Monday, May 19, 2008

How Exercise Revs Up Your Brain

How Exercise Revs Up Your Brain

April 17, 2008 12:09 PM ET | Katherine Hobson | Permanent Link

When I'm in a blue funk, going for a run helps me feel a lot better. And prolonged periods of inactivity—say, after a big race—make me anxious, and something close to depressed. There are certainly a host of reasons why exercise seems to improve my mood (the Justin Timberlake on my iPod and the view from the Brooklyn Bridge, for example), but one potential factor is the idea, supported by a growing body of research, that physical exertion itself has a much bigger influence on the brain than previously thought. Just this week, a survey of existing research published by the Cochrane Library concluded that the same aerobic exercise that is good for your heart also improves cognitive function—specifically, motor function, auditory attention, and memory—in healthy older adults.

That's only one piece of what has become a burgeoning field. In Spark: The Revolutionary New Science of Exercise and the Brain, published earlier this year, psychiatrist John Ratey explores the neuroscience behind potential beneficial effects of aerobic exercise on anxiety, stress, depression, learning, aging, and even attention deficit disorder. (Research hasn't as fully explored the effects of anaerobic exercise or more passive activities like stretching and yoga.) "Even people who are overweight and who start exercising see improvements in mood and cognition in as little as 12 weeks," he says. One study found that exercise improved depression symptoms as well as medication.

A host of mechanisms are thought to be responsible. As U.S. News reported earlier this year in a story about keeping your brain fit, studies in rodents showed that running led to an increase in new brain cells in a part of the brain called the hippocampus that plays a large role in learning and memory. Researchers don't count brain cells in studies of live humans, but one study of regularly exercising adults did show increased blood flow to the same area. Because of the obvious implications for age-related memory lapses and dementia, much of the human research in this area has been in the elderly, says Henriette van Praag, a researcher in the neuroplasticity and behavior unit in the laboratory of neurosciences at the National Institute on Aging. She's now studying (in rodents) whether the progression of neurodegenerative diseases like Alzheimer's can be slowed by exercise.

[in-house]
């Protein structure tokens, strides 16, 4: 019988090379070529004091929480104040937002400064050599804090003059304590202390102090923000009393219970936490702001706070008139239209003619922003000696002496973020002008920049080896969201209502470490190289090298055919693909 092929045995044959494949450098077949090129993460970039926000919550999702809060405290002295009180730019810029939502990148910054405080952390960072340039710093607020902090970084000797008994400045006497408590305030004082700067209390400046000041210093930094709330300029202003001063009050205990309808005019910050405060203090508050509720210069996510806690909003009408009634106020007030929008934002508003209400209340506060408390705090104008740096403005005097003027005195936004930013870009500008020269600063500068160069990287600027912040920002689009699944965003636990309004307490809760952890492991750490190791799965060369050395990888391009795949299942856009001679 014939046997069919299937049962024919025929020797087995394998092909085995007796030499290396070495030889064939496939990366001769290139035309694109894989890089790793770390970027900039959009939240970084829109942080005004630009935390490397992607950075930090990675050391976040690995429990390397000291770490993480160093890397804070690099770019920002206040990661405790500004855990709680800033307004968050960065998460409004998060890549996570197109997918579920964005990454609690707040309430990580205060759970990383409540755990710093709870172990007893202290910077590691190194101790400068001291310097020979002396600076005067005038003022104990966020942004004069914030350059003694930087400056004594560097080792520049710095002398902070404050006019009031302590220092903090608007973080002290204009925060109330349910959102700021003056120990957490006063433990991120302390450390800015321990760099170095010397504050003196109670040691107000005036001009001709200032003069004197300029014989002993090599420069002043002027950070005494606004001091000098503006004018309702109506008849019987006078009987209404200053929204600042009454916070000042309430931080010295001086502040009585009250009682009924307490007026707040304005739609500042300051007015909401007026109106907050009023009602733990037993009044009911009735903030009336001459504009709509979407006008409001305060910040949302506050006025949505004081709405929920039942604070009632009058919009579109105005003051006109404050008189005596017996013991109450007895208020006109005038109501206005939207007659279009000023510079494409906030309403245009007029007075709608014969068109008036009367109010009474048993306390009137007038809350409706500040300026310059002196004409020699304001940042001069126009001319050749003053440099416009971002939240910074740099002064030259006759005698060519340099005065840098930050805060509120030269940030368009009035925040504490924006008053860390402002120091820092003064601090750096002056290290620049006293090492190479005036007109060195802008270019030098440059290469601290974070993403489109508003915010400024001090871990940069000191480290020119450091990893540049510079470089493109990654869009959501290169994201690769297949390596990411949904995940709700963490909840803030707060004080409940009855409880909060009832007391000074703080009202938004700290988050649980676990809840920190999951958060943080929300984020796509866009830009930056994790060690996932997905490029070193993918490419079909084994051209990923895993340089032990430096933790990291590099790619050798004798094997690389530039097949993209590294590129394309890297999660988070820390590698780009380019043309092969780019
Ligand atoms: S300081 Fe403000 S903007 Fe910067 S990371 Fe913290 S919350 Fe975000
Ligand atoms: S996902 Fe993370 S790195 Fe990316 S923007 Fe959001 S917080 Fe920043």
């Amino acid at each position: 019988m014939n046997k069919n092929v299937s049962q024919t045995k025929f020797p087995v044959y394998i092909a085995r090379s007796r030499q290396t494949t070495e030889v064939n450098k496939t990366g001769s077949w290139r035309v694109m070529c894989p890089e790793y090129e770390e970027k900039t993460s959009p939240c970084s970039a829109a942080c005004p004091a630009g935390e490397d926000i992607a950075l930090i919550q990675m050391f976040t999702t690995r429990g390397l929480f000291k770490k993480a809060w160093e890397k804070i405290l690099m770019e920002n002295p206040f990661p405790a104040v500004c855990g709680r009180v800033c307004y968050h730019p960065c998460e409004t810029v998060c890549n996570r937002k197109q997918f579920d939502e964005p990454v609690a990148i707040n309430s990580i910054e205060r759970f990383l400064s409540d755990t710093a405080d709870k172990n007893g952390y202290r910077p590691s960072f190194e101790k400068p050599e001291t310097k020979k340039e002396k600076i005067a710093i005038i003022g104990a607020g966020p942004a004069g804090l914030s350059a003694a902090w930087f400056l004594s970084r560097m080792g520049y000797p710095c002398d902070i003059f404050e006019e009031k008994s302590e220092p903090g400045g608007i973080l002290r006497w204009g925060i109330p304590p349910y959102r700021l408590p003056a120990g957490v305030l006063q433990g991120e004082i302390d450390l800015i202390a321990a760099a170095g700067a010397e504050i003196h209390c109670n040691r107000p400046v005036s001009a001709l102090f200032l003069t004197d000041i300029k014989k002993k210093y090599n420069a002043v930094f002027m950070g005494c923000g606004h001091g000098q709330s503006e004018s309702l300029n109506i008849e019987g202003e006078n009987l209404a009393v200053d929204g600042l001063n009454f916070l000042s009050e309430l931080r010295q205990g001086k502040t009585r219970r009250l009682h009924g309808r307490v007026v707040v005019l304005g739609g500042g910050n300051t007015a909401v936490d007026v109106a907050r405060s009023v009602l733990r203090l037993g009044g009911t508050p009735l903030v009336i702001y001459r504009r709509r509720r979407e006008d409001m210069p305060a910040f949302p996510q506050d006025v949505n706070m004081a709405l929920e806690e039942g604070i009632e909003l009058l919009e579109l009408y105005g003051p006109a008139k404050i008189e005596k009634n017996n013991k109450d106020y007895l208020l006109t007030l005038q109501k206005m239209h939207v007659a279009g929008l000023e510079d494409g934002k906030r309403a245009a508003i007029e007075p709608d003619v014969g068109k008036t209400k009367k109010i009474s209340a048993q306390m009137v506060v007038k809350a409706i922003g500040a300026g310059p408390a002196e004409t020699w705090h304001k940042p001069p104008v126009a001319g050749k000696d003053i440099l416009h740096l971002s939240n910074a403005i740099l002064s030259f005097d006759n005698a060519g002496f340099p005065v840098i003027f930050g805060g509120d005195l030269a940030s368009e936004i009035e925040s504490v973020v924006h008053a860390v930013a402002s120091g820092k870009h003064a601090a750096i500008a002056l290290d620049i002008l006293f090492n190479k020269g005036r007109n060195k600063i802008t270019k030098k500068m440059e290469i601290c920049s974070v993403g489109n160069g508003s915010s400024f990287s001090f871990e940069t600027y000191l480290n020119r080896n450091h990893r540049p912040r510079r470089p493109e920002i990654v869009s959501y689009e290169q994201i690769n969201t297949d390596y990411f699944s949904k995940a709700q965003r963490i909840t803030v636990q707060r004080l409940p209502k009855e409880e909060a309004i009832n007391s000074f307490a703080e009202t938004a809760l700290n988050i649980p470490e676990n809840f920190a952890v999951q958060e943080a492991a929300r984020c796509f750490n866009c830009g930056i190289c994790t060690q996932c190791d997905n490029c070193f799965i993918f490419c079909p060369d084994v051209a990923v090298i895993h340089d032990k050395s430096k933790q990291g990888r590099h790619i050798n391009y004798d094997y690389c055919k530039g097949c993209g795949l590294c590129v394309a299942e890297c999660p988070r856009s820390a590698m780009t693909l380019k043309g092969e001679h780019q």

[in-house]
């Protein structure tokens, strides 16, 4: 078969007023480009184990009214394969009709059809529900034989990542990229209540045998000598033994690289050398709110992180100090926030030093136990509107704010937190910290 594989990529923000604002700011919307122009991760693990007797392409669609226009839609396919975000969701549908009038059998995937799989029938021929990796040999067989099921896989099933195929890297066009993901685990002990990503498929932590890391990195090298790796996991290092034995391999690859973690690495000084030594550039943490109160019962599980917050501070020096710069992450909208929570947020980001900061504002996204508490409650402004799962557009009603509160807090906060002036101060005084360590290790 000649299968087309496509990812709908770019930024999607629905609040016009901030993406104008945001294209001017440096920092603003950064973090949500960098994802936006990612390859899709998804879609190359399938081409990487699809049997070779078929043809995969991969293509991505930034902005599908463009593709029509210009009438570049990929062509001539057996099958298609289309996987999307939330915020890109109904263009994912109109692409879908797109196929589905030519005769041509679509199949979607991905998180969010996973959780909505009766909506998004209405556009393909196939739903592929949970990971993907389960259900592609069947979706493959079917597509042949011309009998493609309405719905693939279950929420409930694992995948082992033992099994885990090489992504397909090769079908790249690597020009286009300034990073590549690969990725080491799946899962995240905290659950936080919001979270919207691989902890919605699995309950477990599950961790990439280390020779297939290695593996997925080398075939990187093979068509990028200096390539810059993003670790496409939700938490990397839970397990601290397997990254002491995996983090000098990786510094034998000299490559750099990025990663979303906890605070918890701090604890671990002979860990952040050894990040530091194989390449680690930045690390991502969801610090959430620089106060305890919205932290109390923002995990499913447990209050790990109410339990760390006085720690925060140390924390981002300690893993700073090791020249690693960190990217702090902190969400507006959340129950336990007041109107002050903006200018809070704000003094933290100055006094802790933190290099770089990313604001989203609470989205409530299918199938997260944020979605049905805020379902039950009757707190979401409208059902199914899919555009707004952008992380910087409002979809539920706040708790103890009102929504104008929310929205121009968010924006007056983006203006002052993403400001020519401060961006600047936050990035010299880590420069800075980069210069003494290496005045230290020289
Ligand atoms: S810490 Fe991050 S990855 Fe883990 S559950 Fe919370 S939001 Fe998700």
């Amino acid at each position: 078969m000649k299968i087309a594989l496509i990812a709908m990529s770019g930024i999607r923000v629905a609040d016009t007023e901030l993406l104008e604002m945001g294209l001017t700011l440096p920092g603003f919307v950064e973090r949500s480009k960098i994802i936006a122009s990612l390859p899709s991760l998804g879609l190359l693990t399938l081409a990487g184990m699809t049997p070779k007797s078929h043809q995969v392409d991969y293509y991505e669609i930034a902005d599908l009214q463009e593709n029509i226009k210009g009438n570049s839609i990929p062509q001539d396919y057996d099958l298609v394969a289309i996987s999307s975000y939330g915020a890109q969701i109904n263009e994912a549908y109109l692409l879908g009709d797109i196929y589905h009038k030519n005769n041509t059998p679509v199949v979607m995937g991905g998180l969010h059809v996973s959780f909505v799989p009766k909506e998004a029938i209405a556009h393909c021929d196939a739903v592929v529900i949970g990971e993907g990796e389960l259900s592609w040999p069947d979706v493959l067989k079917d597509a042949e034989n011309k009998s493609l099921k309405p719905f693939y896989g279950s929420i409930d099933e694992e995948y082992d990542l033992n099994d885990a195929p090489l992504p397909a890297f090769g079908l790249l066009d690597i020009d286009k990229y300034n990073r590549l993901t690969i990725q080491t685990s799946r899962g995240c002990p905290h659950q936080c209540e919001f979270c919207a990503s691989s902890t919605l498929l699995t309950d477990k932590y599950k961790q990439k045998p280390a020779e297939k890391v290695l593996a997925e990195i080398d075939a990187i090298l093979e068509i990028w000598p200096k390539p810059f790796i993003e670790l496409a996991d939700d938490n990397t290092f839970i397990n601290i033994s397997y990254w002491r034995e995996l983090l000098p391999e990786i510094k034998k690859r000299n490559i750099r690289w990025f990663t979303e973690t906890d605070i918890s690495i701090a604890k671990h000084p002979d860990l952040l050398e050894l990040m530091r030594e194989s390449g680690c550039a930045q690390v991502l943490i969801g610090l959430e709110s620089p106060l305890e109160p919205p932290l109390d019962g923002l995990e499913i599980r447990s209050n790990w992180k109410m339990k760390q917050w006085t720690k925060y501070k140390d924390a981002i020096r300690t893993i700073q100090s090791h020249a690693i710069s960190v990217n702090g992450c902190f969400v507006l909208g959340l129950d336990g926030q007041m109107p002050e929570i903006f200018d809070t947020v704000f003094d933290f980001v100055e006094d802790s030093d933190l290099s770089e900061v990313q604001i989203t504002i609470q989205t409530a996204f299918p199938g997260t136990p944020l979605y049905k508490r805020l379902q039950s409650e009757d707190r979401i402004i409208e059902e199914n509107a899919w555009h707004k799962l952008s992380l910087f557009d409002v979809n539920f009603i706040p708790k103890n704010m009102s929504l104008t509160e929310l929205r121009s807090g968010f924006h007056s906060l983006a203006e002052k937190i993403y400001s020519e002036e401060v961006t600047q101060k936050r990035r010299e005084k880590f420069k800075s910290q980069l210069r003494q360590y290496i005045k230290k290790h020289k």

Some studies have looked at kids. They haven't yet shown that getting exercise causes improvements in concentration and learning, but "what we agree on at this point is that there's a strong association between aerobic fitness and performance on standardized testing, grades, and other measures of cognitive performance," says Darla Castelli, a researcher in the department of kinesiology and community health at the University of Illinois-Urbana-Champaign. She was an investigator on a study published last year in the Journal of Sport & Exercise Psychology that looked at the relationship between physical fitness and academic performance in 259 third and fifth graders. Aerobic exercise (as well as BMI) was related to achievement in reading and math. Now she's preparing to start a study in August that will compare cognition in a group of kids who participate in an after-school physical activity program with a group that does not.